IN MY OPINION
Books Read in 2008
LET THE BEDBUGS BITE
1 May 2008
My usual breakfast is oatmeal (prepackaged strawberry or peach flavored, if I'm feeling lazy; regular oatmeal with blueberries added if I'm more ambitious) and toast.
This morning I took my usual two slices of bread and approached the toaster and then saw it. I gigantic tarantula hovering over the toaster.
OK. So it was only a mosquito with very long legs but it looked like a tarantula. I had to choose between my hatred of dealing with bugs and my desire for toast. Toast won, just barely. I got lots of tissues, wadded them up, and grabbed the mosquito, leaving behind a couple of legs attached to the wall, which I cleaned up after I'd sent the body to its final resting place through the toilet.
You can't toss bugs, even smashed bugs, in the garbage because they might, you know, regenerate and come back bigger and madder and you don't want to deal with an angry bug.
Just like you can't wash a spider down the sink and assume it is gone for good. You have to run the garbage disposal for a long time to make sure there are no leftover pieces of the thing.
I don't have the terror of spiders that my friend Lynn does. If Lynn discovers a spider in your bathroom, she will take lots of poison and spray and spray and spray until you don't want to let small children in your bathroom for a couple of years, and then clean your whole downstairs to make sure that there are no other spiders anywhere. I have often thought of planting a spider here and there just to get my house clean, but then I'd have to, you know, touch the damn things.
But I hate bugs. I don't know how many people actually know it, because my philosophy is to live and let live. I don't really want to let them live, but to kill them, I have to get close to them, so it's easier to give them a wide berth and just hide somewhere until they are gone.
Maybe it started in childhood. Imagine sending a child off to sleep with "don't let the bedbugs bite." No wonder I had night terrors throughout childhood!
This is cockroach season, when all the cockroaches are birthin' babies. We rarely see cockroaches around here, but if we do it will be in the downstairs bathroom at night. You could develop a bladder infection waiting for a lone cockroach sitting on the bath mat to leave. Fortunately, cockroaches don't like light, so they generally scurry off...god knows where (I don't want to think about it)...when I turn on the light. I no longer stagger to the bathroom in the dark. I always turn on the light to make sure I'm not going to step on a cockroach.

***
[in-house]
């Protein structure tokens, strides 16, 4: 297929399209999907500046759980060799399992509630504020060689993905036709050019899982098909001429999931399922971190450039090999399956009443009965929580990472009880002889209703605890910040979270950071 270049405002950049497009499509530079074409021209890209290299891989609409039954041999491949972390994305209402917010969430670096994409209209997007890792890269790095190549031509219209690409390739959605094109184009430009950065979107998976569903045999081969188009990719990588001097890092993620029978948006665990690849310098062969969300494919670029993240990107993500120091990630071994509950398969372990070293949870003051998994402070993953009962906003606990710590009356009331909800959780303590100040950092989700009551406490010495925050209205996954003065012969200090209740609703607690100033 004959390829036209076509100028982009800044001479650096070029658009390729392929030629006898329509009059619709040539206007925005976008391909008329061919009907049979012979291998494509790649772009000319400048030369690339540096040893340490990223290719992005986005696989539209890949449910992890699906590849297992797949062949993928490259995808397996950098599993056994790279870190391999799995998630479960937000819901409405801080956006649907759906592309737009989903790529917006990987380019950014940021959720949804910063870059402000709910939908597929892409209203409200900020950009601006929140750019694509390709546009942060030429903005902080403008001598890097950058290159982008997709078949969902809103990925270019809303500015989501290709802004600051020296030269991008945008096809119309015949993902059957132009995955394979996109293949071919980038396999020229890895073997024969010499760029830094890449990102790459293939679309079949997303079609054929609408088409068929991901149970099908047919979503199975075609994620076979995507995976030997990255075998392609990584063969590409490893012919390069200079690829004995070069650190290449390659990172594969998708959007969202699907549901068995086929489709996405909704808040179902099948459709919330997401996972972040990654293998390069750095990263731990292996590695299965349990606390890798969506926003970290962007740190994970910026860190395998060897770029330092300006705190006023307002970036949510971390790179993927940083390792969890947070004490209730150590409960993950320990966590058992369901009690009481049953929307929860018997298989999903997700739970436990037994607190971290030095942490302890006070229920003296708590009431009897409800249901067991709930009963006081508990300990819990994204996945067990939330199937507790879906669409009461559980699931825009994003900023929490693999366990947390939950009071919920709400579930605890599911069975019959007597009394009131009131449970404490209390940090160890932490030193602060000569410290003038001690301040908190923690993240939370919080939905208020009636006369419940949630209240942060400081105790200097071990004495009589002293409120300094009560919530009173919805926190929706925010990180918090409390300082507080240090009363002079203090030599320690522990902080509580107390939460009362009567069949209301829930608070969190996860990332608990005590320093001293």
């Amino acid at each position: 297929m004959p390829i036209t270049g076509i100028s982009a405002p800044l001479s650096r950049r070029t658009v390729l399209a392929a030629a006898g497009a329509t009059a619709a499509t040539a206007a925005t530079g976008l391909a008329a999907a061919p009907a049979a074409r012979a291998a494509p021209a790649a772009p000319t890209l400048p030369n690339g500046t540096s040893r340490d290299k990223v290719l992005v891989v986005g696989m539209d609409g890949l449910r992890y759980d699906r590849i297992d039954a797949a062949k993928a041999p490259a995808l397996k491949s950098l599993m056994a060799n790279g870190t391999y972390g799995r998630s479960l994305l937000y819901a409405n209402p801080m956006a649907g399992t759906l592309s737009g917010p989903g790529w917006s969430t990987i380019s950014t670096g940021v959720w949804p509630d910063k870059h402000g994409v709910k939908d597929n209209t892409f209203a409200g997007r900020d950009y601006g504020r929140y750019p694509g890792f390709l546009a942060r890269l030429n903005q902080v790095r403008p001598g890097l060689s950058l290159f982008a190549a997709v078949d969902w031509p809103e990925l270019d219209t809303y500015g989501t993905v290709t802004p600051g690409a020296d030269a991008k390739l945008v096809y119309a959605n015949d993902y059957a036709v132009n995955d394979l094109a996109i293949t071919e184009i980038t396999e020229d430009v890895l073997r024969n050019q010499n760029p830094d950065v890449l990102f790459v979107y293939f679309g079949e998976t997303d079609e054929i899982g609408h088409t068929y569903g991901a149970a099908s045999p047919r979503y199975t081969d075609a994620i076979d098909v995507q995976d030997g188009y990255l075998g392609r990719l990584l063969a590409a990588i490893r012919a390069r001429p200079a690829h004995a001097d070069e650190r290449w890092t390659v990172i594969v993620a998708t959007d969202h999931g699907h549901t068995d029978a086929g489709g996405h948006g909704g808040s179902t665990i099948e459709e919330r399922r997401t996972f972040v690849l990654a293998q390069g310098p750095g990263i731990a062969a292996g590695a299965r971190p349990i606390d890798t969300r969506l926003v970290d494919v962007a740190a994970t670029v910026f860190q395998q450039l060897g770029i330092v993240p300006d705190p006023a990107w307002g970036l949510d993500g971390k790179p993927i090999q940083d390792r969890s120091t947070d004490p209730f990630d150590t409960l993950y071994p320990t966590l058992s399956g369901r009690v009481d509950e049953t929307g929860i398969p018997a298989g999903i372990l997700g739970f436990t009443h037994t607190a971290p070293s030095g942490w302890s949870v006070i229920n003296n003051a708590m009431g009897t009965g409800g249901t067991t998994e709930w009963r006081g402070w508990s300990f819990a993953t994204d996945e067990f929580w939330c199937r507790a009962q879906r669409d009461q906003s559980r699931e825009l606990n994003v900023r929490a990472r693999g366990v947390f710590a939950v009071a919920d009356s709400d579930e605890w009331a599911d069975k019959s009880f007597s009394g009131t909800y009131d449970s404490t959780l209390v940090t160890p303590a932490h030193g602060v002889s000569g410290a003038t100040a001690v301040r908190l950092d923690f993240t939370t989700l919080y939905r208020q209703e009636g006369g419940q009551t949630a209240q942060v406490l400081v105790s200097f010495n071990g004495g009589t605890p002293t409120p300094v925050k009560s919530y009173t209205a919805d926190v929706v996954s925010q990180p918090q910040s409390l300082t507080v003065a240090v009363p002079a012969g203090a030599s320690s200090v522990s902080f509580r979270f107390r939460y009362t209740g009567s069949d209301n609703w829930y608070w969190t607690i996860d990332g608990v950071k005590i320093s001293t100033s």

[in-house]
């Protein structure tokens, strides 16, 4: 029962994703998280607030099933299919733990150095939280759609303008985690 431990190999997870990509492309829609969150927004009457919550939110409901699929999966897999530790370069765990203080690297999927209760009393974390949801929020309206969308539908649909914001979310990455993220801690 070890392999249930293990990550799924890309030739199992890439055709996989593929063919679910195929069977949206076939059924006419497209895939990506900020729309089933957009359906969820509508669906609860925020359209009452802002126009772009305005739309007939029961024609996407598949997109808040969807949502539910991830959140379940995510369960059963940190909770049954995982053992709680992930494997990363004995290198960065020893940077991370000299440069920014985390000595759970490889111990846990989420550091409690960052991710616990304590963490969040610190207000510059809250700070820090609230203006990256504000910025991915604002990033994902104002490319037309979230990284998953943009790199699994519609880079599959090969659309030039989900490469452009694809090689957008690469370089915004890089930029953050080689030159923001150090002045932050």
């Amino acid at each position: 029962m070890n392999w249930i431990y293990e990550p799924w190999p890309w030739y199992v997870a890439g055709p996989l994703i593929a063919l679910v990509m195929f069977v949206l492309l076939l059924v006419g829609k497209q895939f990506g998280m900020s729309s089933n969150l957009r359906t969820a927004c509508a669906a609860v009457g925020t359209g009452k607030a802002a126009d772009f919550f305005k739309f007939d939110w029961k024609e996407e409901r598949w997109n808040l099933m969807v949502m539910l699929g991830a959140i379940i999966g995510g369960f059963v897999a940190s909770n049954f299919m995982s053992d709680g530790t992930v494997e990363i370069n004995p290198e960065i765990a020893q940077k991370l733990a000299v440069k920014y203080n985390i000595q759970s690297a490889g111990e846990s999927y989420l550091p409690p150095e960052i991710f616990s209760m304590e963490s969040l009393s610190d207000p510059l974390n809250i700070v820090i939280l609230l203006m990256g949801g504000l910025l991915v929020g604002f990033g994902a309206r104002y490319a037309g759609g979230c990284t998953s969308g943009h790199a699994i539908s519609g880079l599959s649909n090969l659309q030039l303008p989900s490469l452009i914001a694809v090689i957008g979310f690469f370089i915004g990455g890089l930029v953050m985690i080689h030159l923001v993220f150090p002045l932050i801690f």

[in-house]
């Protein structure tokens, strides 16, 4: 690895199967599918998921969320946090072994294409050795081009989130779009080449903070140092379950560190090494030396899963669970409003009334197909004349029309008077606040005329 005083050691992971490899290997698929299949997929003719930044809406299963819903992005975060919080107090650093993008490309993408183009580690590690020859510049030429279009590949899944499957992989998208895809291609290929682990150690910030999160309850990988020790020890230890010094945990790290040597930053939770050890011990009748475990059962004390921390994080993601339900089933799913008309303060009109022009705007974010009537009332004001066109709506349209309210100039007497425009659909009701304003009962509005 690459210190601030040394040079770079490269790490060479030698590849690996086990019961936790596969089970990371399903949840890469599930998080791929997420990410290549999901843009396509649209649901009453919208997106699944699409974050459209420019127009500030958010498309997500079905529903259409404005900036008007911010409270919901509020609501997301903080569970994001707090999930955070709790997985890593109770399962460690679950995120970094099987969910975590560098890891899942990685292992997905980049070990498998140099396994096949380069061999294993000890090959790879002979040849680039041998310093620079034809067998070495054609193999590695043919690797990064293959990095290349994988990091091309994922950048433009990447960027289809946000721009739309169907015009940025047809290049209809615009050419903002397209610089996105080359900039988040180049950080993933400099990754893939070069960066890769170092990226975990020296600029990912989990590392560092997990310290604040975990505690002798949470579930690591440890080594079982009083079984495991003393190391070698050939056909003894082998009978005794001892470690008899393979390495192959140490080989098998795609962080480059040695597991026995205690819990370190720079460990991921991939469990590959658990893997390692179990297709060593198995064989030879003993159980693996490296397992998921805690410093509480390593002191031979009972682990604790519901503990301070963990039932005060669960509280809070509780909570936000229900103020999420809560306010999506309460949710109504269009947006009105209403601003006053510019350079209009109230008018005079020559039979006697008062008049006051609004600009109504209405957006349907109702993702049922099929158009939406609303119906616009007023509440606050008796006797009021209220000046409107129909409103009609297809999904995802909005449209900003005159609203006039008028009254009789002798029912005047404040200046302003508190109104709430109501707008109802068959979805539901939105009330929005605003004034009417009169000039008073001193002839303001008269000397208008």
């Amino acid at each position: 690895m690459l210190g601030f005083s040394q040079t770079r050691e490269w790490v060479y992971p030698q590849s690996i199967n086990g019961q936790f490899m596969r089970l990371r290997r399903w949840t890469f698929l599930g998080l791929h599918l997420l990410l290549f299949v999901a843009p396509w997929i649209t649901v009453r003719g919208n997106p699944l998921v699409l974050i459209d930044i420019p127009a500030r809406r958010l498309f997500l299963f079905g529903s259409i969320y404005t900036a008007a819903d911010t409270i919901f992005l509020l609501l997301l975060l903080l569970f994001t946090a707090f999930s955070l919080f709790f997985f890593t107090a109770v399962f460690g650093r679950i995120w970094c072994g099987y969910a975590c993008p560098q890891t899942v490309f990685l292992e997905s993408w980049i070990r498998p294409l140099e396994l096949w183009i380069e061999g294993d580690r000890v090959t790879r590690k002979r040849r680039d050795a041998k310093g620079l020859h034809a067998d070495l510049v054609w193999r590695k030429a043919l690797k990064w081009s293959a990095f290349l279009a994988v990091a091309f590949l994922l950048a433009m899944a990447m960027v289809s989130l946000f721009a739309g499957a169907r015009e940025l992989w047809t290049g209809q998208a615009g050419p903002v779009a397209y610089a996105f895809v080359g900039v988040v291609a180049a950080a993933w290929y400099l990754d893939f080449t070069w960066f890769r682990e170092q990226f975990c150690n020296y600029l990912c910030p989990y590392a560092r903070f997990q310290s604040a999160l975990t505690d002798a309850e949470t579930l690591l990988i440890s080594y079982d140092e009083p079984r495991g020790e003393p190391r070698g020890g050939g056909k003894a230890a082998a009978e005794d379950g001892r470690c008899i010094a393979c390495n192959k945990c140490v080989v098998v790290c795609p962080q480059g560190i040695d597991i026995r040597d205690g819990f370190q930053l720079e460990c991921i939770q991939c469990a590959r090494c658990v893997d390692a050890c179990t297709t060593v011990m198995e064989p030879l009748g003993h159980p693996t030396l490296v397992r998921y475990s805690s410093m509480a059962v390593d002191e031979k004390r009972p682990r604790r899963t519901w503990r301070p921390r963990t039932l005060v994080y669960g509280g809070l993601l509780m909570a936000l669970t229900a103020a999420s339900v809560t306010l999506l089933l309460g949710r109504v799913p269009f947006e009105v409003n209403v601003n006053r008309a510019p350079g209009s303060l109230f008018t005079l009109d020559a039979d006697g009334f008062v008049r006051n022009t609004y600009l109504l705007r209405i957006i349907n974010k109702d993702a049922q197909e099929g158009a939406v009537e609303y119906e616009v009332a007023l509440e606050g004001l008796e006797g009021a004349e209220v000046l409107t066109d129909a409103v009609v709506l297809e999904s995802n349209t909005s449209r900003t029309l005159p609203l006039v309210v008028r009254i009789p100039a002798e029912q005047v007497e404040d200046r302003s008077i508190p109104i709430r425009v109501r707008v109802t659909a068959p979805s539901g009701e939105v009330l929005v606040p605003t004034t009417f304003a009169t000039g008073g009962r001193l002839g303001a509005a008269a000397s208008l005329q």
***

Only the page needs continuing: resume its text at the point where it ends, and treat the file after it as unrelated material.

Walt is the knight in shining armor who buys roach motels and chases them out, so that after the first few weeks, we rarely see any any more.
Maybe my aversion to bugs started when I was babysitting for a couple in a cabin at Lake Tahoe. We had an invasion of "june bugs"
Only I don't remember them being this small. These guys, who literally battered the wooden door with their hard bodies, looked like they were extras from a 50s Japanese monster film. A few managed to get in and I remember doing battle with one, literally, with the poker from the fire place. I was like a woman crazed, smashing the poker down on his body over and over and over again, finally flipping his inert body into the roaring fire. Only then did I feel safe about going upstairs to go to sleep.
Damn, if I didn't wake up the next morning and the june bug was crawling out of the fireplace. Lemme tell you, folks, when they say that bugs will survive when all of us are gone, I'm here to attest that's definitely true!
I spent a night of horror in Hawaii, when we visited our friend Mike. I remember being curled up on the couch watching Char chase the cockroaches across the wall and then Walt and I went into the bedroom and the rug was literally carpeted with red ants. That whimpering sound you hear is me.
Ants (the little black ones, not the big red ones) I can sort of stand because we've had so many horrendous infestations of them I got used to them. I almost enjoy watching them, though I do crack at some point and go on a killing rampage. But they are fascinating to observe. Fortunately we haven't had a really serious attack in a long time.
And while I enjoy butterflies, don't even get me started on moths. Ever since I heard Judy Garland talk about having a moth fly in her mouth during a singing of "Over the Rainbow" at the Hollywood Bowl.
I watched Matt Lauer on The Today Show this morning eating a fried cricket. They say that someday bugs will be a great protein source for humans, when we have managed to poison or kill our other food supplies. If that day comes during my lifetime, I will finally have the slim trim figure that I have coveted for so long, 'cause there ain't no way I'm eating any damn bugs.
Cousins day is tomorrow...and you know what that means? The next
entry for this journal will be late.
PHOTO OF THE DAY
MILES TO NOWHERE: 32 miles